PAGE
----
The Matrix is a perfect example of a film that explains why characters survive outrageous situations. However, not all films are The Matrix. Some movies stay grounded in reality until the very moment the protagonist needs to accomplish something fantastic, then all bets are off — and so is our attention.

The following four characters are guilty of convenient miracles.

Related: What it’s like having a submarine crash into your ship

4. Corporal Joe Enders – Windtalkers

Windtalkers is a beautiful idea for a film; immortalizing the very real heroism of World War II Marine Navajo code talkers is absolutely a worthy idea. However, John Woo directing Nick Cage in the lead role is a recipe for some over-the-top scenes. In film’s opening, Corporal Joe Enders (Nick Cage) sustains a blast from an enemy grenade while holding a position somewhere in the Solomon Islands. There’s no way he survives that in real life.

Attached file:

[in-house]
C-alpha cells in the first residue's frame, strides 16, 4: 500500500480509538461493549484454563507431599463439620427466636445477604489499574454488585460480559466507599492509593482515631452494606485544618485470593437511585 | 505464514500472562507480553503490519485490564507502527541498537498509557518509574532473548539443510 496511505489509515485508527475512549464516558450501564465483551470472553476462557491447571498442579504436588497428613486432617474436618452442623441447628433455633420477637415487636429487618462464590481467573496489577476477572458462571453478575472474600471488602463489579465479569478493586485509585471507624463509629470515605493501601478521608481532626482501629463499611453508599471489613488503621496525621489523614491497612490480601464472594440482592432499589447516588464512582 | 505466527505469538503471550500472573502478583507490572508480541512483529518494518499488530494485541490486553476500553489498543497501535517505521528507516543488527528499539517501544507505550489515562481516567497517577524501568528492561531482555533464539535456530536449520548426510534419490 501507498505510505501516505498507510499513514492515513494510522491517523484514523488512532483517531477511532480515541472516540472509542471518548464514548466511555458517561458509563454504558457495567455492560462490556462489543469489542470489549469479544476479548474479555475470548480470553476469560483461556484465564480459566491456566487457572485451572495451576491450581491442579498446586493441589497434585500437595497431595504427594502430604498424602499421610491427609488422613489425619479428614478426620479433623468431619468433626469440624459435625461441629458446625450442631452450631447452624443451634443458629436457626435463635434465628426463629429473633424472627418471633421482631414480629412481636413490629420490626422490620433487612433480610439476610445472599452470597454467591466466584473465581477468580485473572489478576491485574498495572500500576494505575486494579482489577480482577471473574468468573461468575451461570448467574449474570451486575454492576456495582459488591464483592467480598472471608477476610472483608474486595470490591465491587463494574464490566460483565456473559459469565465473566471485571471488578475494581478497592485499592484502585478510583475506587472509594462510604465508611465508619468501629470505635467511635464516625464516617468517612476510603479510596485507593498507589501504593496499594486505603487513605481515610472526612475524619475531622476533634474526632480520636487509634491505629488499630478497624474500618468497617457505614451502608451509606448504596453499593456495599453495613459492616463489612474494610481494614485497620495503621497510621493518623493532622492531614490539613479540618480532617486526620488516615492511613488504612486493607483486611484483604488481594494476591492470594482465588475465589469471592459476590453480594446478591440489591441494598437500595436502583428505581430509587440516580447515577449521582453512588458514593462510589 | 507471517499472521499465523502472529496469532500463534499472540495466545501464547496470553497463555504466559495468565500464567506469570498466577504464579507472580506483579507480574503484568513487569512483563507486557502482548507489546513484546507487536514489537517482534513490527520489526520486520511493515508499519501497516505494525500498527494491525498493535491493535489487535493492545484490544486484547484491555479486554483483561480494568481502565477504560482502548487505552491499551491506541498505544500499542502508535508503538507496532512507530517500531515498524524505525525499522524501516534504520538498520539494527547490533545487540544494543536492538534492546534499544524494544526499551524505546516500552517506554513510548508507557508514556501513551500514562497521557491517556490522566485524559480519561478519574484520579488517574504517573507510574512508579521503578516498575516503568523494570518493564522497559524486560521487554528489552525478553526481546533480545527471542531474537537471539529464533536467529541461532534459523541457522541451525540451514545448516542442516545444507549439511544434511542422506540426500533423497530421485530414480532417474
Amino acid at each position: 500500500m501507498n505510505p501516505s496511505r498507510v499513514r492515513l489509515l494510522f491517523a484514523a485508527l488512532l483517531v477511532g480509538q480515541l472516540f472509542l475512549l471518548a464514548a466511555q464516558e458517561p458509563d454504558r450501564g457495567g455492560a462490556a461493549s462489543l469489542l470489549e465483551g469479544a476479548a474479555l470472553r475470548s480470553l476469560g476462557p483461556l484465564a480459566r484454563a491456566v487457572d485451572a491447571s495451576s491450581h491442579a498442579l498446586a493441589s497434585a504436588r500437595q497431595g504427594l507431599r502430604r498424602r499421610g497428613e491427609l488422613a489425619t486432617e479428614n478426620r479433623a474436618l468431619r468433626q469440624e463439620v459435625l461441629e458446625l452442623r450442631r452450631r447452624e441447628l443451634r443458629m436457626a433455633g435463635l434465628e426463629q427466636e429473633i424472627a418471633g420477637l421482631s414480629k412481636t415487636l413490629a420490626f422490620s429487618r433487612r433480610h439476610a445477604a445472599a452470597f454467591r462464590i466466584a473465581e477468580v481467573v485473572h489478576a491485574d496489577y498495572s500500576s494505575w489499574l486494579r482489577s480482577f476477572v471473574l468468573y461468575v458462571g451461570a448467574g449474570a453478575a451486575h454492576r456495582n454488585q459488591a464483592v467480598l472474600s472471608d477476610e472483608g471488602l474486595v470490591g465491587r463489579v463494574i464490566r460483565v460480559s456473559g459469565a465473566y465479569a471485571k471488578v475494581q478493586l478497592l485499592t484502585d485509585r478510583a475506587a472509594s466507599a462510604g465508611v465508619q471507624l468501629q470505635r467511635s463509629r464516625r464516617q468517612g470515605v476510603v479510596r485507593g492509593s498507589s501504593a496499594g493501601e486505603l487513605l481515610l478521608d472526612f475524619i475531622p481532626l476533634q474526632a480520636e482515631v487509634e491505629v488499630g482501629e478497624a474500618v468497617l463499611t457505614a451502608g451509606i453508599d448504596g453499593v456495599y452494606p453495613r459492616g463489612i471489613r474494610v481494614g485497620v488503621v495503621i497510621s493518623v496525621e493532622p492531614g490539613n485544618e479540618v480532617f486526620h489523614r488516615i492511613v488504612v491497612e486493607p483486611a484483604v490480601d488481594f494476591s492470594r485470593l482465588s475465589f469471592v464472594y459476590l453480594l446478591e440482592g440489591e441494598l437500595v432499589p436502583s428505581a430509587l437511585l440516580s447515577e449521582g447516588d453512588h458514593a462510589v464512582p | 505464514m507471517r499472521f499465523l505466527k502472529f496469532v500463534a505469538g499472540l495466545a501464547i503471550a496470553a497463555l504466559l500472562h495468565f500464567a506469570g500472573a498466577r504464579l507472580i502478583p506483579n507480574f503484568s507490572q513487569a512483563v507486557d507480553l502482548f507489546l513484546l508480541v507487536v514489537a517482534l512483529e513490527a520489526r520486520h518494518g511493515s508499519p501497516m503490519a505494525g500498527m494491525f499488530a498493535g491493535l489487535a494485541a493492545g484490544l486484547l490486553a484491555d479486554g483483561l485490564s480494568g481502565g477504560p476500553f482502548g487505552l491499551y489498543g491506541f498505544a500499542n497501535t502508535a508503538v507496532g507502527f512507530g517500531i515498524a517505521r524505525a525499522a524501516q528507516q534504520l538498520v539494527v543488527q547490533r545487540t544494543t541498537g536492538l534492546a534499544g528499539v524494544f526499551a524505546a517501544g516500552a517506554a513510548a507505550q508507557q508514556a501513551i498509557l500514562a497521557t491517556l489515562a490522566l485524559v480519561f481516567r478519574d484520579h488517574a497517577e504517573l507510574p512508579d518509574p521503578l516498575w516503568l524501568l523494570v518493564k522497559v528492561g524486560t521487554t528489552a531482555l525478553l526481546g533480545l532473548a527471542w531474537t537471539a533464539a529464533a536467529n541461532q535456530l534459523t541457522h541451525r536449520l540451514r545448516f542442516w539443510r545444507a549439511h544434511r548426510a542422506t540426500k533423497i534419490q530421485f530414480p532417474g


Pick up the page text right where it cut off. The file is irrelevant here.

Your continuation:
The real cause of death? A grenade to the everything.

No. No. Nooo! (Image via GIPHY) 

3. Specialist John Grimes – Black Hawk Down

Black Hawk Down is another military biopic, but it takes way less creative license. At one point, John Grimes (Ewan McGregor) steps out from cover to successfully take out a mounted .50 cal, but the celebration is short-lived when an RPG is accurately fired at him. Instead of being blown to bits, we discover Grimes covered in dirt, ears ringing.

The real cause of death? RPG to the body.

Take cover, bruh! (Image via GIPHY)

2. Major William Cage – Edge of Tommorrow

This one is particularly hard to forgive since the entire film centers around showing this character die unceremoniously at every potentially lethal moment. However, when Cage (Tom Cruise) can no longer restart his day after death, he suddenly becomes a superhuman.

Our hero crashes a huge aircraft into a fortified area packed with all kinds of explosions all while under heavy enemy pursuit — and he gets nothing more than a small bruise to show for it.

The real cause of death? Ejected from aircraft.